Climate Change Comes Home to Roost in Paraguay
by robert looney
bob looney teaches economics at the Naval Postgraduate School in California.
Published May 9, 2023
How quickly a country’s prospects can change. A few years ago, Paraguay was riding what appeared to many to be a never-ending commodity boom. This expansion was no ordinary price-driven, cyclical boom, doomed to be followed by bust, proponents gushed, but rather a long-run expansion of soybean and beef production that dramatically altered the economy.
Long mired in dismal economic performance, the country had finally drawn on its comparative advantages in three factors — abundant fertile land, cheap water transport and inexpensive hydropower — to become the world’s fourth-largest soybean producer in 2019. Soy now typically accounts for around half of Paraguay's exports.
The country’s livestock sector also underwent a significant commercial transformation. Indeed, Paraguay is now one of the world’s top-ten beef exporters — not insignificant for a country with a population of less than seven million. And while there were warning signs of growing pains in the lightning-fast soy and livestock expansions, they all seemed manageable in a rapidly growing economy.
But one problem is beyond any single country’s capacity to manage: climate change. And Paraguay’s economic phoenix seems headed for a hard landing. Predictions are for ambient temperatures to rise and for adverse weather events to increase in intensity in decades to come, undermining Paraguay’s role as a great food exporter.
Paraguay has faced climate disruption in the form of cyclical La Niña periods before. While the current one has been more prolonged than usual, the drought effects are not unprecedented. This time around, however, the drought has been accompanied by record heatwaves that are thought to be aggravated by a combination of deforestation and climate change. And the heat plus drought has profoundly affected both agriculture and the river-dependent transport sector.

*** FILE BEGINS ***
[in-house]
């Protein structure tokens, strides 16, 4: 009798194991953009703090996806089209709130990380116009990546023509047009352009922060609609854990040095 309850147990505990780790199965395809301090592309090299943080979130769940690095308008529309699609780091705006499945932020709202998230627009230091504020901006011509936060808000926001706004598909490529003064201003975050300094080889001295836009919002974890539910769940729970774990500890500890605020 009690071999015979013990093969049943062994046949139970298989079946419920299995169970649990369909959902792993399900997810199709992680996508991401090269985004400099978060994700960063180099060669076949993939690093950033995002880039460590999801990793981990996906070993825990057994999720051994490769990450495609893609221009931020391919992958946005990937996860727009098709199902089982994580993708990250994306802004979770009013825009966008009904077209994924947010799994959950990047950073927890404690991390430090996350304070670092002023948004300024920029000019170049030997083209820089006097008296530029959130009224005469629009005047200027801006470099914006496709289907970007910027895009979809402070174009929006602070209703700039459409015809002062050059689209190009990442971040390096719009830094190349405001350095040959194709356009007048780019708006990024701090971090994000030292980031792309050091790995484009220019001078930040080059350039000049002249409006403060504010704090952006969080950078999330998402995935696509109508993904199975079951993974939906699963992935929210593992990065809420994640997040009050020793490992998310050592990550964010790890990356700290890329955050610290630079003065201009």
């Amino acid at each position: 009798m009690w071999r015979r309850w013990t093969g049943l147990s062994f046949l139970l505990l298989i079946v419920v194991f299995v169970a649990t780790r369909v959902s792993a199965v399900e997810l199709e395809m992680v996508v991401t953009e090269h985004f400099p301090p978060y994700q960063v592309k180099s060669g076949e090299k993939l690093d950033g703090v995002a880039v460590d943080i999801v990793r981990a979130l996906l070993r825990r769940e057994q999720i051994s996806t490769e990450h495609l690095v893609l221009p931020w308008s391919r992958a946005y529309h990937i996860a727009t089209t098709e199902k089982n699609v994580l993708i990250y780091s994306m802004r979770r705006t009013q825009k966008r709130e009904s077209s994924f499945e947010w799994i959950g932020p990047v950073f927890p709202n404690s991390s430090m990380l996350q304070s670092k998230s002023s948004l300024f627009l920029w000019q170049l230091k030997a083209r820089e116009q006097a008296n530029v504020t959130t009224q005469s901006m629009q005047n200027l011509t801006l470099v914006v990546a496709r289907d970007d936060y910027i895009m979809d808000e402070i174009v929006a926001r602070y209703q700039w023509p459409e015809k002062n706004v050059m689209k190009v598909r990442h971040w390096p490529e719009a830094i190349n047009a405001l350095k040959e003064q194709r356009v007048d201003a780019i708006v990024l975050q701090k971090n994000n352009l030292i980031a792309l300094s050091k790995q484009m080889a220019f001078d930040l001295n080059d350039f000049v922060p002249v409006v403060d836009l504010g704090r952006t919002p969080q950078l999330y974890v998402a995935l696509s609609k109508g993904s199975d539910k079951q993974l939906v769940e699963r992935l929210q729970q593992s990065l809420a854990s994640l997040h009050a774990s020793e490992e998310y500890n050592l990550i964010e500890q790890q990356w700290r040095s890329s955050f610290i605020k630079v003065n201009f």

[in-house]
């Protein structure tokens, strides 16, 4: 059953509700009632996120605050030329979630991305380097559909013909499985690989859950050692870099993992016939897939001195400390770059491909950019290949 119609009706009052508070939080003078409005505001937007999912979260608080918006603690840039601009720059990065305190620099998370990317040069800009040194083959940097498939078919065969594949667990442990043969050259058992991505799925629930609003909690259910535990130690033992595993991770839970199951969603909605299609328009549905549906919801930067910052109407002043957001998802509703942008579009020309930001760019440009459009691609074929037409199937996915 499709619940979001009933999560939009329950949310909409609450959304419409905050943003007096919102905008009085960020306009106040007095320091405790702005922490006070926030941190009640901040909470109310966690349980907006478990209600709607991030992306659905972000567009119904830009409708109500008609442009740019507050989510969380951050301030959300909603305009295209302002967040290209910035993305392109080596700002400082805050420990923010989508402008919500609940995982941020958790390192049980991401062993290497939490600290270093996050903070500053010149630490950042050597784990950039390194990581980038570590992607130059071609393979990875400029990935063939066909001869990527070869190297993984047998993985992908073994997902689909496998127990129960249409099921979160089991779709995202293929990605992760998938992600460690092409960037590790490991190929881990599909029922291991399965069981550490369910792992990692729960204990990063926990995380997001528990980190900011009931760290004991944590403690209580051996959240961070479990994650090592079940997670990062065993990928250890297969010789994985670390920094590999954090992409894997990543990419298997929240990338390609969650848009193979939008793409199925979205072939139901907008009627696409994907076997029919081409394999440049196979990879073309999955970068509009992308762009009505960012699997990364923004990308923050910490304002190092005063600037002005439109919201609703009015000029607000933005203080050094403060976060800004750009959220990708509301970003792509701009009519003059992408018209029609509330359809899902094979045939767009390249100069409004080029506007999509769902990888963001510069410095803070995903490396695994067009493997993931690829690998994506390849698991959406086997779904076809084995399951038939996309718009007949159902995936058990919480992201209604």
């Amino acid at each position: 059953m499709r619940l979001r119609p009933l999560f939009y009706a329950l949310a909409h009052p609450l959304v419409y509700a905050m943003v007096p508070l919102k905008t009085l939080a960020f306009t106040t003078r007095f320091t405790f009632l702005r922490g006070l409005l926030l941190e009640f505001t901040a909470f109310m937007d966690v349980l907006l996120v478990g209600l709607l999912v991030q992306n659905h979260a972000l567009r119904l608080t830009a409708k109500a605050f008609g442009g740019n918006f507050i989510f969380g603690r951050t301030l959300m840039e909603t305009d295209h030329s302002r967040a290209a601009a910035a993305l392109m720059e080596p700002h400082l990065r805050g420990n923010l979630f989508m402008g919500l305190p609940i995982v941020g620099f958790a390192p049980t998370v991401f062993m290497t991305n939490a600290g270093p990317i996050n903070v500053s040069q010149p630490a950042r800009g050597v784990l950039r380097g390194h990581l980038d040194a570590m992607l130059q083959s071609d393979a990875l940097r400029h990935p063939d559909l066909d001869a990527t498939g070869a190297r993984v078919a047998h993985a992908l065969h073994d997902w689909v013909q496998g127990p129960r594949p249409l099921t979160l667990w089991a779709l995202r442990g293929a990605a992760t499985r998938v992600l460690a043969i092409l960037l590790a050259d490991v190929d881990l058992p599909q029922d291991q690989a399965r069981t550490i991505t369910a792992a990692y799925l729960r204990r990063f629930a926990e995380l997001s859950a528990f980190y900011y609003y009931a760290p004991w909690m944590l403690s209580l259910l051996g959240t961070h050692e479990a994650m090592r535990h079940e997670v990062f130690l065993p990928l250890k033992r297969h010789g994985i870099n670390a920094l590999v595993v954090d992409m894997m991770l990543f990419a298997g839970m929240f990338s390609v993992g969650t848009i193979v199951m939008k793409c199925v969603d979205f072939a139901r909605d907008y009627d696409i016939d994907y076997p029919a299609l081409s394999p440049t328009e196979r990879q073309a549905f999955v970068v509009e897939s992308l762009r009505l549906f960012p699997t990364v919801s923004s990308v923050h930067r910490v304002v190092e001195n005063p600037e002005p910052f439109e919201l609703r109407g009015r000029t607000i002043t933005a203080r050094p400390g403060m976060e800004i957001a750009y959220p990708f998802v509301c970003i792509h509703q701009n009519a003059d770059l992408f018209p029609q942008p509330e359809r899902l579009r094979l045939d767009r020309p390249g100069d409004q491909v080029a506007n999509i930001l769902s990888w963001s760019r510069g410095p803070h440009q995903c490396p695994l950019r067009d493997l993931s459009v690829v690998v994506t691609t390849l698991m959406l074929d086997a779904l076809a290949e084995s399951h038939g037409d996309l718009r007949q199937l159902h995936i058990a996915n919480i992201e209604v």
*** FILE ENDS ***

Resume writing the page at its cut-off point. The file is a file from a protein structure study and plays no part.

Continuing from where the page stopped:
Paraguay’s 2021-22 soybean season was the worst recorded since 2011-12. According to the U.S. Department of Agriculture, yields fell from 3.2 tons per hectare in 2019-20 to a wretched 1.2 tons in 2021-22. All told, soybean production collapsed from 10.6 million tons to 4.2 million in 2021-22. As a result, GDP was lower in 2022 than in it was in 2014.
Now, climate change is beyond Paraguay’s control, but deforestation isn’t. Yet the rate of deforestation, which is closely tied to the cattle-ranching expansion in the drier western region of Chaco, is one of the highest in the world. According to Global Forest Watch, Paraguay lost 16 million hectares of trees from 2001 to 2021, the second highest figure in Latin America, which adds up to a loss of 27 percent of the country’s total tree cover. This stripping of the land has also contributed to the greater incidence of extreme wildfires (grasses burn faster than trees) and has intensified drought cycles (exposed land holds onto less water). of this type are now an ever-present threat.
The agricultural boom was not a direct route to the promised land, but did offer Paraguay a bit of running room to build a modern diversified economy. Climate change is making that goal ever more elusive.